"The 155 mm round and the similar Soviet-era 152 mm rounds are so popular because they provide a good balance between range and warhead size," Ryan Brobst, a research analyst at the Foundation for the Defense of Democracies, told the AP in April 2023. "If you have too small a shell, it won't do enough damage and go as far. If you have a larger shell, you can't necessarily fire it as far. This is the most common middle ground, and that's why it's so widely used."


The French military first developed the round from lessons it learned in the First World War, and it became one of the most common artillery types employed by Western militaries. It was adopted by the U.S. Army as one of its standard field heavy artillery rounds.

Systems Employed

The 155mm round is used in howitzer systems, including towed artillery and from self-propelled howitzer platforms. Ukraine was provided around a dozen Polish-made AHS Krab (Polish for "crab"), a155mm NATO-compatible self-propelled tracked gun-howitzers. The platform was designed in Poland by Huta Stalowa Wola (HSW), by combining the South Korean K9 Thunder chassis with a British BAE Systems AS90M Braveheart turret with French Nexter Systems 52-calibre long gun and Polish WB Electronics' Topaz artillery fire control system. Secondary armament of the Krab includes a roof-mounted 12.7 mm machine gun.


Ukraine has also received a small number of British-made Braveheart SPHs.

Officially known as "Gun Equipment 155mm L131," the AS90 Braveheart has been the standard self-propelled artillery platform for the UK military since the early 1990s. Designed and built by the armaments division of the Vickers Shipbuilding and Engineering (VSEL) – now part of BAE Systems – 179 were produced between 1982 and 1987. It is now in service with the 1st Regiment Royal Horse Artillery and the 19th Regiment Royal Artillery.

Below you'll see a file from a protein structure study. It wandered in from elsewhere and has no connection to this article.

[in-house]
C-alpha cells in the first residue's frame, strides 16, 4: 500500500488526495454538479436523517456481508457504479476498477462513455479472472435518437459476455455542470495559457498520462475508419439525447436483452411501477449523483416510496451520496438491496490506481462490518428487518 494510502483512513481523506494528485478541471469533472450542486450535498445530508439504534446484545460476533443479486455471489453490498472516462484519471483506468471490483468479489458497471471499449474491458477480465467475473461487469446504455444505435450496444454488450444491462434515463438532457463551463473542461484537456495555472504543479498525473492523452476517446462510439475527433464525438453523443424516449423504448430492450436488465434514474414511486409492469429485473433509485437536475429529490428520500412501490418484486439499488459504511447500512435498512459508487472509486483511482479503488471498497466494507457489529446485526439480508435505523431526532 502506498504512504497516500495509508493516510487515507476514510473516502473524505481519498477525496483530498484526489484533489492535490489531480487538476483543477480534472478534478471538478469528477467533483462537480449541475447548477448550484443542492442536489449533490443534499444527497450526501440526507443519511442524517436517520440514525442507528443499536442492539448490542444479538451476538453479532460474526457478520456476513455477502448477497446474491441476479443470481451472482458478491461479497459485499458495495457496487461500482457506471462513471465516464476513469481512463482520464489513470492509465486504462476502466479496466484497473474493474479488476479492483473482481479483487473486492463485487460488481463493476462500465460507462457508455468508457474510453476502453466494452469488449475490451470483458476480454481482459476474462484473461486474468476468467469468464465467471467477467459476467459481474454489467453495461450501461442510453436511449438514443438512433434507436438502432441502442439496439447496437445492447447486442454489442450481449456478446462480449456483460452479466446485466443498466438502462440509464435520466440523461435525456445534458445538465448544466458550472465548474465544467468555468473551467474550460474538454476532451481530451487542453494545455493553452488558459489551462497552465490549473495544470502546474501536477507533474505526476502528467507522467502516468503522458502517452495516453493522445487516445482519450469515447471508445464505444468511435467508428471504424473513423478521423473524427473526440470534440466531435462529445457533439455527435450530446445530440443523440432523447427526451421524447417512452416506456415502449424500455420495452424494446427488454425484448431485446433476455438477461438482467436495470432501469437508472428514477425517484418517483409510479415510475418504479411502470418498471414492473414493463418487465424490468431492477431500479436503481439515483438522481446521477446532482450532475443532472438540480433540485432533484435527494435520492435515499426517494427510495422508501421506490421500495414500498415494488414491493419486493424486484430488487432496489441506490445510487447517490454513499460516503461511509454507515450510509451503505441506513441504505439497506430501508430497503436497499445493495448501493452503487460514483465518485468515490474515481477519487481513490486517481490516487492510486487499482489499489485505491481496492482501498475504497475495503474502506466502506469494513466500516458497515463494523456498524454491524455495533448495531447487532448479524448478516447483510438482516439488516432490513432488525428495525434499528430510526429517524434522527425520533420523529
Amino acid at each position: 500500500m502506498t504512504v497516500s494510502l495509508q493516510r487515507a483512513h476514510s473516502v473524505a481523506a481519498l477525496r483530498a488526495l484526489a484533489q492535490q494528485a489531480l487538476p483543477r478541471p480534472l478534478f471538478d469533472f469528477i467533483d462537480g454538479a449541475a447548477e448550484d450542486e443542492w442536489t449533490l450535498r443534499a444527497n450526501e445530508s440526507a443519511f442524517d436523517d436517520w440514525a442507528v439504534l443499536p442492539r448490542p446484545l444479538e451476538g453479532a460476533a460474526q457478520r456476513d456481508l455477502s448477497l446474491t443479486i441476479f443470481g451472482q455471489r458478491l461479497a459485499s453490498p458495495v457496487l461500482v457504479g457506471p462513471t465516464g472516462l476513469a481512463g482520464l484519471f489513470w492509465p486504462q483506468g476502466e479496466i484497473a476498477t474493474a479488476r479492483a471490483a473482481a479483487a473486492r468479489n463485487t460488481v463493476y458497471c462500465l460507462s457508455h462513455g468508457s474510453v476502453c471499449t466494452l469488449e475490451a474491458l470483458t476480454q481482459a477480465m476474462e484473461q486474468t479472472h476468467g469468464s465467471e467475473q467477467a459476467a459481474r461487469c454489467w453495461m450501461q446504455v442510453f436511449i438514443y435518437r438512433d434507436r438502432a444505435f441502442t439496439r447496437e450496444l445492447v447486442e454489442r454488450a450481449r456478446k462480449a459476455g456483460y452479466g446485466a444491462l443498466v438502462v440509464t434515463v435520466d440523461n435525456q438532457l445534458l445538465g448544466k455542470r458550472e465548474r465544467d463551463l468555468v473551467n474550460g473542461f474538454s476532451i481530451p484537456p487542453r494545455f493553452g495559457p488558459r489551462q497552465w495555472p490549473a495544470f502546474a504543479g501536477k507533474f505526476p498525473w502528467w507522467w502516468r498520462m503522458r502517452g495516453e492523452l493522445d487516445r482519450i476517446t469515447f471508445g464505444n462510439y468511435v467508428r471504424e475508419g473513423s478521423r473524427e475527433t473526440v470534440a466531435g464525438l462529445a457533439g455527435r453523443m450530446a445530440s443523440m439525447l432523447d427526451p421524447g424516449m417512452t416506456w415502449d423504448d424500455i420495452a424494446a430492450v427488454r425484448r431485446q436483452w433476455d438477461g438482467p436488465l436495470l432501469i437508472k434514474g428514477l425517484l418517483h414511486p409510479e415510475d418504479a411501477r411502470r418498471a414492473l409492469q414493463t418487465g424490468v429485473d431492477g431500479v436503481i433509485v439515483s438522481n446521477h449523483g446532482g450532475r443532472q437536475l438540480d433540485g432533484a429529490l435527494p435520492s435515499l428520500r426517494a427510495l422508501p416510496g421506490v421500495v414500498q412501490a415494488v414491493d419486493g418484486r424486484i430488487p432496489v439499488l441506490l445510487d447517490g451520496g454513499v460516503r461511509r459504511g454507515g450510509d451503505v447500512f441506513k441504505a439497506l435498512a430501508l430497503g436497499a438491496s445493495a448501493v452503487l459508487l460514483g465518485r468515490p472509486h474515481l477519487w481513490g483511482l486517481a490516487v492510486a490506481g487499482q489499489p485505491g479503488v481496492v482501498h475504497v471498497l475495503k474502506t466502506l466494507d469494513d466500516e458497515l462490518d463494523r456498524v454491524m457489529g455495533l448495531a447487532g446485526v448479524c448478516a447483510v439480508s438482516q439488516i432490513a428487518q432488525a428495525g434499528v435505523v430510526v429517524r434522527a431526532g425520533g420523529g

The AS90 is armed with a BAE Systems' 155 mm L/39 main gun. The vehicle has a crew of five, a driver plus a four-gun detachment, and a trained crew can fire three rounds in 10-second bursts, or six rounds per minute for three-minute intense bombardments. The gun can also handle two rounds per minute for 60 minutes of sustained fire.

The barrel is compatible with NATO L31 ordnance, as well as the M982 Excalibur GPS and inertial-guided munition. As previously reported, the 155mm extended-range guided artillery shell was developed as part of a collaborative effort between the U.S. Army Research Laboratory (ARL) and the United States Army Armament Research, Development and Engineering Center (ARDEC). It is capable of being used in close support situations within just 75 to 150 meters (250 to 490 feet) of friendly troops.


Wear and Tear on Artillery 

Ukraine's artillery duels with Russia have been so great that the barrels of some artillery pieces have been wearing out.

As a result of the shortage of ammunition and wear to the weapons, Ukraine's forces had resorted to relying on older 105mm guns. However, those older weapons also couldn't handle such a rate of fire.

Author Experience and Expertise: Peter Suciu

Peter Suciu is a Michigan-based writer. He has contributed to more than four dozen magazines, newspapers, and websites with over 3,200 published pieces over a twenty-year career in journalism. He regularly writes about military hardware, firearms history, cybersecurity, politics, and international affairs. Peter is also a Contributing Writer for Forbes and Clearance Jobs. You can follow him on Twitter: @PeterSuciu. You can email the author: [email protected]